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Your stats knowledge/understanding seems to be way above mine ... but wouldn't this be just as good:

sub shuffle { my @in = @_; my @out; push @out, splice(@in, rand @in, 1) while @in; @out; }
? I always get kinda concerned about swapping, I don't know why, when a simple random ordering would suffice. But, I didn't really do that well in stats in university, and that was altogether too long ago to remember anyway. :-) Comparing speeds ...
use strict; use Benchmark qw(cmpthese); my @cards = 1..52; cmpthese(-1, { shuffle => sub { shuffle(@cards) }, random_perm => sub { random_perm(@cards) }, }); sub random_perm { my $n = my @p = @_; for ( my $i = $#p; $i > 0; --$i ) { my $j = int rand( $i + 1 ); @p[ $i, $j ] = @p[ $j, $i ]; } return @p; } sub shuffle { my @in = @_; my @out; push @out, splice(@in, rand @in, 1) while @in; @out; }
which gives:
Rate random_perm shuffle random_perm 6000/s -- -30% shuffle 8606/s 43% --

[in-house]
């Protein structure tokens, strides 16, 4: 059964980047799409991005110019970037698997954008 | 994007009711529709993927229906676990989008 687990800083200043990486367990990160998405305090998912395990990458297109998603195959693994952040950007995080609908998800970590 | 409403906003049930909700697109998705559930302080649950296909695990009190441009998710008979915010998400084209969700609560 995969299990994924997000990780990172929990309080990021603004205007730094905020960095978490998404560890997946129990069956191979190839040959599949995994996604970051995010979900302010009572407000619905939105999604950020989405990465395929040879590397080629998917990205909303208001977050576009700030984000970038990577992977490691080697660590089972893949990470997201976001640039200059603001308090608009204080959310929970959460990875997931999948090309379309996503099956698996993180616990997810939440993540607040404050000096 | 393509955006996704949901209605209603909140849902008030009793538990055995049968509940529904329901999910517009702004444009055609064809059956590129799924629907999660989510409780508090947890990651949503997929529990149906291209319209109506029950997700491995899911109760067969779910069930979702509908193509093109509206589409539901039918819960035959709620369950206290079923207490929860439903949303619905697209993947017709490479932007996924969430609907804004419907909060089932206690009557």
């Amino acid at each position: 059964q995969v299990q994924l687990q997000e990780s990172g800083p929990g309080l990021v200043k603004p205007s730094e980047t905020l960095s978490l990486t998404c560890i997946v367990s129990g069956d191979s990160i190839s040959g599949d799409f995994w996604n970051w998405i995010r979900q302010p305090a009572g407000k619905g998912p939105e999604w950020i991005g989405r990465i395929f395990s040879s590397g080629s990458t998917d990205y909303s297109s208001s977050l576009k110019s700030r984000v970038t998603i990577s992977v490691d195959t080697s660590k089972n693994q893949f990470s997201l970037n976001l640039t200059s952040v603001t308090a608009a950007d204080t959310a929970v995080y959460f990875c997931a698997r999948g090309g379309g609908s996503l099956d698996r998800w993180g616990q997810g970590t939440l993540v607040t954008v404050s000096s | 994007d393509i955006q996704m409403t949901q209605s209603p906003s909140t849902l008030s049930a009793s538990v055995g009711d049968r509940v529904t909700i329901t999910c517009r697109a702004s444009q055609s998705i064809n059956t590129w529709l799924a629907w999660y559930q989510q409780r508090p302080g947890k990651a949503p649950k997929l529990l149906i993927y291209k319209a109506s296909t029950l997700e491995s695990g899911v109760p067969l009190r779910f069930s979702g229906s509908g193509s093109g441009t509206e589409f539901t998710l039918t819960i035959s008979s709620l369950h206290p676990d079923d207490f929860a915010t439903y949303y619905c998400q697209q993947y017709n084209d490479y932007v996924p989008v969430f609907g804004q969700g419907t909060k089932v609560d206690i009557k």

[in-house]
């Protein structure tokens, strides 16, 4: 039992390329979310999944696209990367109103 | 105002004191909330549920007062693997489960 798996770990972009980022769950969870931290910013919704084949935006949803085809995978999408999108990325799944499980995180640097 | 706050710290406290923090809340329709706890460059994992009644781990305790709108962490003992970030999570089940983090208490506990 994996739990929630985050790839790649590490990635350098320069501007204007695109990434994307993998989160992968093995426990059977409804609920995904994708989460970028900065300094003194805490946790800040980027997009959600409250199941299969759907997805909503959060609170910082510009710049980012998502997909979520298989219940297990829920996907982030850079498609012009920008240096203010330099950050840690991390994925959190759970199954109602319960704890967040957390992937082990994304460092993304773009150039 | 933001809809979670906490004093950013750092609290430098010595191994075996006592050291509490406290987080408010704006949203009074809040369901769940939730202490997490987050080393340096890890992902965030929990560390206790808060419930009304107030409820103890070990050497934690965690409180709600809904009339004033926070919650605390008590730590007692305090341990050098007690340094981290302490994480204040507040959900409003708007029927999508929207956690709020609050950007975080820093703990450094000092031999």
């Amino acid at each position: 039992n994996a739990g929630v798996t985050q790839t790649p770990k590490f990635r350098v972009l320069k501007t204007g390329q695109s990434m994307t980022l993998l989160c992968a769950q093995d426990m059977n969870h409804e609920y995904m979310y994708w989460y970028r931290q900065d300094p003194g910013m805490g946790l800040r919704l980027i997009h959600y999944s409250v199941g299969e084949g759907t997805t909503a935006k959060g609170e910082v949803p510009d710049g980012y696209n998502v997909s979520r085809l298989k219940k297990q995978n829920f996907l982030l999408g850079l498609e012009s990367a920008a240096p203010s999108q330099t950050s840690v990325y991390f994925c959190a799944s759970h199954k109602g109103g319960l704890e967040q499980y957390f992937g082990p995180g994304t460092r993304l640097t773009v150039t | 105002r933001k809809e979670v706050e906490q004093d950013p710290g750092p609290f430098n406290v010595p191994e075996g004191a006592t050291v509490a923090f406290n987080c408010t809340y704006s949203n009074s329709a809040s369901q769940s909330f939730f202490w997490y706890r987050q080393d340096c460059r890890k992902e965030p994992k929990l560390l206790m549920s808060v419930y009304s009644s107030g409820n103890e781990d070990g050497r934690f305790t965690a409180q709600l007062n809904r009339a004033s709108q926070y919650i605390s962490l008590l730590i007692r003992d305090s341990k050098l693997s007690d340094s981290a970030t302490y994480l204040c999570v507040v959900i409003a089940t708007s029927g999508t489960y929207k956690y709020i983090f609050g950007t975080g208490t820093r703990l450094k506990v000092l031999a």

which says that if random_perm is the optimal pseudo-random shuffler, then my code must be suboptimal in that it's skipping something in making it random. For the life of me, I can't think of what.

Update: Changed the benchmark to actually test a real shuffle (woops) - thanks to anonymonk below. Anonymonk points out that this doesn't scale to 52000, which is quite valid for those who need to sort "large" amounts. For those who are only sorting a deck of cards (a very popular subset of shuffling), this may be sufficient ;-)


In reply to Re: A bad shuffle by Tanktalus
in thread A bad shuffle by tlm

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